30 March 2020
The beauty of really well-designed exhibition apps is actually that although they provide helpful guides through the exhibition, they only tend to reveal their true worth and diversity before or after the visit. The fact is that the BMW Museum is currently closed but the BMW Museum App offers an automobile journey through time giving in-depth insights that visitors simply don’t have the time for during an actual visit to the museum. Bringing history to life and an interactive presentation are best enjoyed in peace and quiet – and this can create anticipatory enjoyment ahead of the next visit. All the content of the BMW Museum App is offered in German, English, French, Italian, Spanish, Russian and Chinese.
“Self-driver” is one of those wonderfully quaint concepts that you notice when browsing through a copy of the magazine “BMW Blätter”, first published in March 1930. This first example of a “works magazine” – actually a lifestyle/customer magazine in today’s common parlance – is freely available in a virtual setting on the archive pages of the BWM Group, and it is a sheer joy to browse through and have a quiet read. The “self-driver” (in other words the car owner or hirer who is not a chauffeur) is given tips for setting up a garage workshop at home, fitted out with a bench-vice to enable car owners to clean their spark plugs. Two travelogues are the focal point of the first issue. These articles describe a trip across the Arabian desert on a BMW motorcycle and an adventurous star race in a BMW 3/15 PS from Tallinn to Monte Carlo in the ninth edition of the legendary rally. Fabulous!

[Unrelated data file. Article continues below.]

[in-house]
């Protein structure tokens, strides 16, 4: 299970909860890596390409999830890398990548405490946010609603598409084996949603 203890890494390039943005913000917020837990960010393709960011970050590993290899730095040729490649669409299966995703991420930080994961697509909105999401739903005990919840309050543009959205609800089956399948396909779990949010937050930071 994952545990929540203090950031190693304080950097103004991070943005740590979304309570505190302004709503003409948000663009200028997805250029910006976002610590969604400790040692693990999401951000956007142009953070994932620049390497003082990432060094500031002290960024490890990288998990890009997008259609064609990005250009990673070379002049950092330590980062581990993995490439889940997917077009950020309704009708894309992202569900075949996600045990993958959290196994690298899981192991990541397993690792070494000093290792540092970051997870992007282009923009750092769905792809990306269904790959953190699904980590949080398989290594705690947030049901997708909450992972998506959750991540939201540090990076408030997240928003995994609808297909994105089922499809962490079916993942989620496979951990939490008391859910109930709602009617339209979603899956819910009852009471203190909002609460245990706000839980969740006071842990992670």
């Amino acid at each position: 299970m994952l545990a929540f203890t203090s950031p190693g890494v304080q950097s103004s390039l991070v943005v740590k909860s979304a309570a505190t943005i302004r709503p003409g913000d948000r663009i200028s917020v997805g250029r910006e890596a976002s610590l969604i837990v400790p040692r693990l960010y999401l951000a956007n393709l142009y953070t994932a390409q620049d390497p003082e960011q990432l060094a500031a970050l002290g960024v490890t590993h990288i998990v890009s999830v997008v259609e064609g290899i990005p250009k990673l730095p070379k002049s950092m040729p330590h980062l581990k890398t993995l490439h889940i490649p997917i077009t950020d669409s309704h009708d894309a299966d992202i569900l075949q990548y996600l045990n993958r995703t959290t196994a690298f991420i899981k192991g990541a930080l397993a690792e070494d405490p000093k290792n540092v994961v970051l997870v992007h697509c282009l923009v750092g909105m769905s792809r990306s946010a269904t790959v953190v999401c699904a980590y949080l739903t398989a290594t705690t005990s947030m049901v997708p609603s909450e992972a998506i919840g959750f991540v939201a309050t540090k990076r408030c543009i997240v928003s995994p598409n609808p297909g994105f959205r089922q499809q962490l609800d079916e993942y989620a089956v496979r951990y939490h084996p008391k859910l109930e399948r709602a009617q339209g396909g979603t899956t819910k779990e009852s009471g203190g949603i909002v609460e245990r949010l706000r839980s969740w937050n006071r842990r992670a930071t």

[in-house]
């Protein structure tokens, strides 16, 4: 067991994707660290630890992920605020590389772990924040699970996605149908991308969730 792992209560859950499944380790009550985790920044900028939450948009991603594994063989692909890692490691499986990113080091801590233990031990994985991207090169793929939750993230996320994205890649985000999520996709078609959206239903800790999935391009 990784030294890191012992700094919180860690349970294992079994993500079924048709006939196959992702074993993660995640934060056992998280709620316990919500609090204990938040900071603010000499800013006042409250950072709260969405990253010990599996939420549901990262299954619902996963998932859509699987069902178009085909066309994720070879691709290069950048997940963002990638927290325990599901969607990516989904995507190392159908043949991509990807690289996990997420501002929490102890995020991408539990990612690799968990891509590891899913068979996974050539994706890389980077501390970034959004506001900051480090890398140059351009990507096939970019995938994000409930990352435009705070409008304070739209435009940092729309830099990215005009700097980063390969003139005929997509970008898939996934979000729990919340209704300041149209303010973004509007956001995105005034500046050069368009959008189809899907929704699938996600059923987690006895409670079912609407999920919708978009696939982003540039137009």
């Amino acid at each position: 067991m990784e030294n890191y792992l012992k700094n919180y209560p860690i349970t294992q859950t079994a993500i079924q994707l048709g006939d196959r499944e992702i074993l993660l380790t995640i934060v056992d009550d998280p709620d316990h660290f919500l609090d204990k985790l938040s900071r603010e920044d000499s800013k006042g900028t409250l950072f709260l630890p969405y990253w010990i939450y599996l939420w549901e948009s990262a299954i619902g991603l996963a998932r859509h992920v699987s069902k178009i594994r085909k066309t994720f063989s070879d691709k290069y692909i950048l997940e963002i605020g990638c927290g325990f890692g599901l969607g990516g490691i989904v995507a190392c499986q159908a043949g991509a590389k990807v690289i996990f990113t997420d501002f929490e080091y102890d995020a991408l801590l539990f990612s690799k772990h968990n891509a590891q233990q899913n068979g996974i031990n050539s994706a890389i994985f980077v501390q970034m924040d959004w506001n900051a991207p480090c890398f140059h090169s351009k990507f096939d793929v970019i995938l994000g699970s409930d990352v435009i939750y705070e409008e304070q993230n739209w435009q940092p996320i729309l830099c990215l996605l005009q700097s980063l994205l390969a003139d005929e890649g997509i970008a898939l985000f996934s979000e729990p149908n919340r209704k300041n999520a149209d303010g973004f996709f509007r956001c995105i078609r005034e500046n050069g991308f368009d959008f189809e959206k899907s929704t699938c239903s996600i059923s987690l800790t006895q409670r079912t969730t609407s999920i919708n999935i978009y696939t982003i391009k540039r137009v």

The podcast medium – extended audio recordings or interviews – is ideal for leisure enjoyment. You can really get your head round stories as a playalong while you are doing some of life’s more mundane tasks. It goes without saying that these stories need to be interesting, and there’s no doubt about that in the weekly “Alte Schule” or “Old School” automobile podcast by Karsten Arndt from Hamburg. Like the charming podcast in which the 80-year-old Viennese racing driver Dieter Quester reminisces in a wealth of detail about the glory days of touring-car racing (the BMW 3.0 CSL against the Ford Capri in 1973!). The story is so gripping that listeners just stop in their tracks and listen. Arndt’s sensitive interview manner allows guests like Christian Menzel, Harald Grohs, Hans-Joachim Stuck, Sabine Schmitz and Andy Bovensiepen to shine as narrators – a real joy.
The skeleton of a car with the interior life revealed used to form part of every driving school as a model in the showroom window. The idea that you at least need to have a rudimentary mechanical understanding of the inner workings of a motor car so that you can look after it properly, somehow seems to have got lost along the way. A fantastic “X-ray image” of the classic Mini on Instagram proves that an anatomical view is really worthwhile. The image shows the transverse layout of the four-cylinder engine at the front, mated with the sump gearbox configured below – oceans of space in the middle to accommodate four people and even room for baggage in the boot. A truly ingenious concept achieved with a total length of just 3.05 metres.